Many states have adopted additional legislation to help stem instances of institutional abuse and neglect. For example, in 1998 the state of New York enacted Kathy's Law, which created the new felony-level crime of "abuse of a vulnerable elderly person." At the state level there are many agencies involved in identifying and investigating cases of abuse and neglect. These agencies differ across states but may include ombudsmen (offices that assist patients who have complaints), adult protective services, the state survey agency responsible for licensing nursing homes, the state agency responsible for the operation of the nurse aide registry, Medicaid fraud units in the attorney general's office, and professional licensing boards.
The U.S. Government Accountability Office, in Nursing Homes: Despite Increased Oversight, Challenges Remain in Ensuring High-Quality Care and Resident Safety (December 2005, http://www.gao.gov/new.items/d06117.pdf), a report that assesses the progress the Centers for Medicare and Medicaid Services has made since 1998, notes that despite intensified efforts to improve quality:
- A small but still unacceptable proportion of nursing homes actually caused harm to residents, or through neglect or mistreatment placed them at risk for serious injury or death. Table 11.5 shows the percentage of nursing homes cited for harming or jeopardizing residents and changes in these percentages from 1999 through 2005.
- Complaints from residents, family members, or staff about possible mistreatment or harm may not be investigated for weeks or months and delays in reporting alleged abuse hampers investigations and prolongs the potential risk of harm to residents.
- In general, federal oversight mechanisms to monitor safety and quality were limited in their scope and effectiveness.
ADEQUATE STAFFING AND TRAINING CAN AMELIORATE ABUSE.
Testifying before the U.S. Senate Committee on Finance, Catherine Hawes (July 17, 2003, http://finance.senate.gov/hearings/testimony/2003test/071703chtest.pdf) asserted that quality improved immediately after the implementation of the nursing home reform provisions of the Omnibus Budget Reconciliation Act, but that there is evidence that quality has deteriorated in recent years. Hawes attributed this decline in part to inadequate regulatory processes but states the major cause of poor nursing home quality is inadequate staffing, compounded by insufficient staff training.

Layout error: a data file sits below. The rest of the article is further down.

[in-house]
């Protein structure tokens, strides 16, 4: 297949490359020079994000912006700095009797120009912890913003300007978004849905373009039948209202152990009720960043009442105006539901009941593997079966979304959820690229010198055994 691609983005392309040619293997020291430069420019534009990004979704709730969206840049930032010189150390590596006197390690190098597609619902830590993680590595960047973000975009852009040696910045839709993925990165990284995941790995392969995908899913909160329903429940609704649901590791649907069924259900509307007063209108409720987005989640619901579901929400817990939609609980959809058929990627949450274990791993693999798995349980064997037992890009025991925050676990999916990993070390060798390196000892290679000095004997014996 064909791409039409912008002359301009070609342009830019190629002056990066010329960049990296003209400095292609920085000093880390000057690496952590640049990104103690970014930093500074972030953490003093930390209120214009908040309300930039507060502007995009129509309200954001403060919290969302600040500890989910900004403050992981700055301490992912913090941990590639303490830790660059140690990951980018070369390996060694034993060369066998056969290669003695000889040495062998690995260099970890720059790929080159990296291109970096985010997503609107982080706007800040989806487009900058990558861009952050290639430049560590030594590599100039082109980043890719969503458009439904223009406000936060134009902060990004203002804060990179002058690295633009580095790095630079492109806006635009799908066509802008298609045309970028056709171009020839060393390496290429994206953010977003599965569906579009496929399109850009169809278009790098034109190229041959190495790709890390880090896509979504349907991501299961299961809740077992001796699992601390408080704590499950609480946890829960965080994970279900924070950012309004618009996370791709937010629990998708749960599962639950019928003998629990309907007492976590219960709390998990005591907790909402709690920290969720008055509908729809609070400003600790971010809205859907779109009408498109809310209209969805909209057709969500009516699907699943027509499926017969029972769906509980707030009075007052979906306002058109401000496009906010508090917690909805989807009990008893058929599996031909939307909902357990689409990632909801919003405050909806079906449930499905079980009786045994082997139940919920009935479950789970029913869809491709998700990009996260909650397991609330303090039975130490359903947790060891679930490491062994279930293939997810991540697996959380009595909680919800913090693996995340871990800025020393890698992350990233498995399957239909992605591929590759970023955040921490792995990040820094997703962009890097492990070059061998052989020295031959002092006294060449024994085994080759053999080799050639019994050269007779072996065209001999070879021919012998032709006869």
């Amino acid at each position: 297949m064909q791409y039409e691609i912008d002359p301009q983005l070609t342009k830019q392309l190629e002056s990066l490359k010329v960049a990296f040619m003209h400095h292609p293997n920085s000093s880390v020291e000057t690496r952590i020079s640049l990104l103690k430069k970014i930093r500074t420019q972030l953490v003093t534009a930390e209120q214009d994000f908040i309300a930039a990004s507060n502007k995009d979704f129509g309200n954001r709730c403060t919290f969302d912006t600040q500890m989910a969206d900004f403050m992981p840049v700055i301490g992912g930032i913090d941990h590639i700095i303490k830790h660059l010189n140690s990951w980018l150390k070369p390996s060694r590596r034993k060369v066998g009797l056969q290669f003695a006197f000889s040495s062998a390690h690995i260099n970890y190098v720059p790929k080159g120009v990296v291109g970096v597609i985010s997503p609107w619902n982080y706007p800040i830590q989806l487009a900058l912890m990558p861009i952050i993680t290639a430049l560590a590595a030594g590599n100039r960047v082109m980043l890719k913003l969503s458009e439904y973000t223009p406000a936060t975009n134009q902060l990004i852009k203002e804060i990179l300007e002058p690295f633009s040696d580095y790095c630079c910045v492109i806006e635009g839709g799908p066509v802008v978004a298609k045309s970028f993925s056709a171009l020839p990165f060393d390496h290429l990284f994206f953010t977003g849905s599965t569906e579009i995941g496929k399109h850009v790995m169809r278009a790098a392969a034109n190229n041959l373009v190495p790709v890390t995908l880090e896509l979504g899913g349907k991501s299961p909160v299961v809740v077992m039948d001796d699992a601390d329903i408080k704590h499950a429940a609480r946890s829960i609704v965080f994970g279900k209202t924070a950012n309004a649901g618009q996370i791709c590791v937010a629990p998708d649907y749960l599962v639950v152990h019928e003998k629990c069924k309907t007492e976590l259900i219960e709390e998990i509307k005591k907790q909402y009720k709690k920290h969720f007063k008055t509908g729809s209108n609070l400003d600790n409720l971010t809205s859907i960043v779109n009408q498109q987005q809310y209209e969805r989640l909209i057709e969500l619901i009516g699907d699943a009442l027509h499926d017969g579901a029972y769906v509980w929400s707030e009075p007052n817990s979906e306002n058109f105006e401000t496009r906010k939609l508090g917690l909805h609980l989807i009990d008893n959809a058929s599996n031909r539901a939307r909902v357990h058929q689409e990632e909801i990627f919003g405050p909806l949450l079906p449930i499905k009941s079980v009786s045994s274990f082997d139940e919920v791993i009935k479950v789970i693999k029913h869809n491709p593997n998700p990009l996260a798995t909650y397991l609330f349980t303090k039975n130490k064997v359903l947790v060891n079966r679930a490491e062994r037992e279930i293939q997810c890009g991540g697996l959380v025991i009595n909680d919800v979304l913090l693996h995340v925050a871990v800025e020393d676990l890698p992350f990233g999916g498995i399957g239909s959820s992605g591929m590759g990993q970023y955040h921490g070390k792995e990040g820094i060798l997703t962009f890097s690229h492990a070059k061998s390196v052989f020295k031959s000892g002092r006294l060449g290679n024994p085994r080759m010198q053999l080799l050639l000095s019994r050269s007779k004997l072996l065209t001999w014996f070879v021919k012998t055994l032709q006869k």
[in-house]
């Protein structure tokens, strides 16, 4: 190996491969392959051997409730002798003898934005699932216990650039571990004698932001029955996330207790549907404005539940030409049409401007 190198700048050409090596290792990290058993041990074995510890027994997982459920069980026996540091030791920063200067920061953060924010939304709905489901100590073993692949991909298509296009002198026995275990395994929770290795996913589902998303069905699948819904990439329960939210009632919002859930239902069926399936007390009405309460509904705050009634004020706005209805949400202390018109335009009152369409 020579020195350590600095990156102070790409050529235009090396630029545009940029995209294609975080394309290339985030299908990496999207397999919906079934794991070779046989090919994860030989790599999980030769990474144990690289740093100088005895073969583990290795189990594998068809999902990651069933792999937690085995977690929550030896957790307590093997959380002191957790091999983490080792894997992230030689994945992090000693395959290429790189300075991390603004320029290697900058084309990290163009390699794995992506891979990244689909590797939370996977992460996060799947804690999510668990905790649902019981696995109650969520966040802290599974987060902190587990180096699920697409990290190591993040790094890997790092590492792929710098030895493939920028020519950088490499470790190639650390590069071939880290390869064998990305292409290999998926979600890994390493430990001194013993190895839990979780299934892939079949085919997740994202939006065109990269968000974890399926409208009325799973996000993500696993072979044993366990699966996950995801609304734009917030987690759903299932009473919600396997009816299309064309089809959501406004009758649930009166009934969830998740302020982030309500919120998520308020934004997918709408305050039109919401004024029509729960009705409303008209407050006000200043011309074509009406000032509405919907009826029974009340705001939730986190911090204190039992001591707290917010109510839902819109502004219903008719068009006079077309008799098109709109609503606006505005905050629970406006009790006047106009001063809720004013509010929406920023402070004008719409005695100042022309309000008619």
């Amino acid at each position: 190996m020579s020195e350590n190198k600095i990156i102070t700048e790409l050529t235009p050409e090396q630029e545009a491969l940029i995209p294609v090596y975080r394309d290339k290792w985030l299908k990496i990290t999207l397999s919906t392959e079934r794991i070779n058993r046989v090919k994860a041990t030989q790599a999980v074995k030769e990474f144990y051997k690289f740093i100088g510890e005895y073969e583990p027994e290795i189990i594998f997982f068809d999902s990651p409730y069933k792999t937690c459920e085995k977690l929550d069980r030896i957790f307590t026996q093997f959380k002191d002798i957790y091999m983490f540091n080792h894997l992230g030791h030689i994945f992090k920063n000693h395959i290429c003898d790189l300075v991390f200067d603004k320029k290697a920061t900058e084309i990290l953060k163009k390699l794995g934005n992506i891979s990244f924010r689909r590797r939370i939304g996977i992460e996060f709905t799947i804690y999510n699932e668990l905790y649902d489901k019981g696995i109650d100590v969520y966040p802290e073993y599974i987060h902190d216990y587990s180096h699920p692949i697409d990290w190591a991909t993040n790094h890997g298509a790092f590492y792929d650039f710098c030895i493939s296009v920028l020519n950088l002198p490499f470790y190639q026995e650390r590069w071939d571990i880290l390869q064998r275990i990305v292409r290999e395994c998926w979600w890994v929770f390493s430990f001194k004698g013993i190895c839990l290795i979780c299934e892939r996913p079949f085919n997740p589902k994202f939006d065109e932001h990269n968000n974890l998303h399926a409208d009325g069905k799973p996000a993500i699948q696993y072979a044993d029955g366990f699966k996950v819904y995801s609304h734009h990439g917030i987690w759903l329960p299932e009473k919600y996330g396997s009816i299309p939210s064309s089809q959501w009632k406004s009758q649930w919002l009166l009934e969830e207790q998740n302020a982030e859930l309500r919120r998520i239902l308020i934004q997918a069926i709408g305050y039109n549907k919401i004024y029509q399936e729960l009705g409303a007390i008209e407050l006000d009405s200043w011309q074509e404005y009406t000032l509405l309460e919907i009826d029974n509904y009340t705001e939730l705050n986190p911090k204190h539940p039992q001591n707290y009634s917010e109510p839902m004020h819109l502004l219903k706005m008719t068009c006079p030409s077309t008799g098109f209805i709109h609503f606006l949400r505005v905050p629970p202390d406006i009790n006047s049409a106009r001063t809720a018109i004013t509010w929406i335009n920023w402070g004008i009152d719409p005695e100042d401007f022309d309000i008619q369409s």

To illustrate her concerns about training, Hawes compared the Texas requirements of manicurists, who must complete six hundred hours of approved training and pass an examination, with the relatively lax requirement—just seventy-five hours of training—for CNAs who provide daily hands-on care in settings where residents suffer from multiple and/or chronic diseases, may be incontinent, have some form of significant cognitive impairment, and need help with more than four basic activities of daily living, including bathing, dressing, locomotion, and using the toilet. Based on research she and her colleagues conducted, Hawes contended that 85% of abuse and neglect resulted from inadequate staffing—too few staff, bad staff-to-resident ratios, difficulty hiring qualified staff, poor training, poor supervision and management, staff turnover, and low wages.
Hawes acknowledged that the total cost of increasing staffing levels, providing adequate training, and paying CNAs a living wage would be high, but she observed that without these actions and the funding to support them, conditions will not improve. She concluded her testimony with a plea for expanding funding, explaining that the nation's "1.6 million nursing home residents don't have that much time to wait."
LONG-TERM CARE OMBUDSMAN PROGRAM.